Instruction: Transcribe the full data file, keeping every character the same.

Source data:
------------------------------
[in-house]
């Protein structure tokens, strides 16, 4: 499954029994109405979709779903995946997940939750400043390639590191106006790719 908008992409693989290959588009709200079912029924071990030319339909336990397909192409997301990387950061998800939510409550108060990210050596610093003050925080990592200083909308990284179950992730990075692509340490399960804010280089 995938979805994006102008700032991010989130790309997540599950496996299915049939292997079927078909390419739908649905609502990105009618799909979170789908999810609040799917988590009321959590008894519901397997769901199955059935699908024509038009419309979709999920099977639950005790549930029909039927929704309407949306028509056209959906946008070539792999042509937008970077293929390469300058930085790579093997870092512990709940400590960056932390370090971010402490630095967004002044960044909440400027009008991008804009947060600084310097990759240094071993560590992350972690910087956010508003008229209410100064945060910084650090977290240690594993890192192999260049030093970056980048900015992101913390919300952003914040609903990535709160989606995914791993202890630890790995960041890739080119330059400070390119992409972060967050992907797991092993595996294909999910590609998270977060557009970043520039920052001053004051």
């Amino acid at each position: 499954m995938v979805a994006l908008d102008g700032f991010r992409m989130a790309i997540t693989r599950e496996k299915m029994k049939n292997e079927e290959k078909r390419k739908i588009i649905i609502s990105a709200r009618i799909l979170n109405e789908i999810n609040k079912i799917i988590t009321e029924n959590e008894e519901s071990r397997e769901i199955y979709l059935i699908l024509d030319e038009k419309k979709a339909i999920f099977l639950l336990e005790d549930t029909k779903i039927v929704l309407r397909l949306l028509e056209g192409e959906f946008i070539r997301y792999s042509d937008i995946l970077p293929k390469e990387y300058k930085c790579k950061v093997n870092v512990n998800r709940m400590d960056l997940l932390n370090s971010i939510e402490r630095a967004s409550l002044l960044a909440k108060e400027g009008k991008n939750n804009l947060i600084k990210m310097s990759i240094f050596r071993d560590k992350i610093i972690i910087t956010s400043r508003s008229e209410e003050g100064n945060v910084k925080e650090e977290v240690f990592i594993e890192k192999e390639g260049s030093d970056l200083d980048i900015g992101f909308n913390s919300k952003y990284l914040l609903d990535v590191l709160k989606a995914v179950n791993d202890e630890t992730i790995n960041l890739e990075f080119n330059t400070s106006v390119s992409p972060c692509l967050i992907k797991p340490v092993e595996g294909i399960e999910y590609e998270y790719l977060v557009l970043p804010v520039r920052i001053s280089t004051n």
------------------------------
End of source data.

[in-house]
């Protein structure tokens, strides 16, 4: 499954029994109405979709779903995946997940939750400043390639590191106006790719 908008992409693989290959588009709200079912029924071990030319339909336990397909192409997301990387950061998800939510409550108060990210050596610093003050925080990592200083909308990284179950992730990075692509340490399960804010280089 995938979805994006102008700032991010989130790309997540599950496996299915049939292997079927078909390419739908649905609502990105009618799909979170789908999810609040799917988590009321959590008894519901397997769901199955059935699908024509038009419309979709999920099977639950005790549930029909039927929704309407949306028509056209959906946008070539792999042509937008970077293929390469300058930085790579093997870092512990709940400590960056932390370090971010402490630095967004002044960044909440400027009008991008804009947060600084310097990759240094071993560590992350972690910087956010508003008229209410100064945060910084650090977290240690594993890192192999260049030093970056980048900015992101913390919300952003914040609903990535709160989606995914791993202890630890790995960041890739080119330059400070390119992409972060967050992907797991092993595996294909999910590609998270977060557009970043520039920052001053004051």
């Amino acid at each position: 499954m995938v979805a994006l908008d102008g700032f991010r992409m989130a790309i997540t693989r599950e496996k299915m029994k049939n292997e079927e290959k078909r390419k739908i588009i649905i609502s990105a709200r009618i799909l979170n109405e789908i999810n609040k079912i799917i988590t009321e029924n959590e008894e519901s071990r397997e769901i199955y979709l059935i699908l024509d030319e038009k419309k979709a339909i999920f099977l639950l336990e005790d549930t029909k779903i039927v929704l309407r397909l949306l028509e056209g192409e959906f946008i070539r997301y792999s042509d937008i995946l970077p293929k390469e990387y300058k930085c790579k950061v093997n870092v512990n998800r709940m400590d960056l997940l932390n370090s971010i939510e402490r630095a967004s409550l002044l960044a909440k108060e400027g009008k991008n939750n804009l947060i600084k990210m310097s990759i240094f050596r071993d560590k992350i610093i972690i910087t956010s400043r508003s008229e209410e003050g100064n945060v910084k925080e650090e977290v240690f990592i594993e890192k192999e390639g260049s030093d970056l200083d980048i900015g992101f909308n913390s919300k952003y990284l914040l609903d990535v590191l709160k989606a995914v179950n791993d202890e630890t992730i790995n960041l890739e990075f080119n330059t400070s106006v390119s992409p972060c692509l967050i992907k797991p340490v092993e595996g294909i399960e999910y590609e998270y790719l977060v557009l970043p804010v520039r920052i001053s280089t004051n």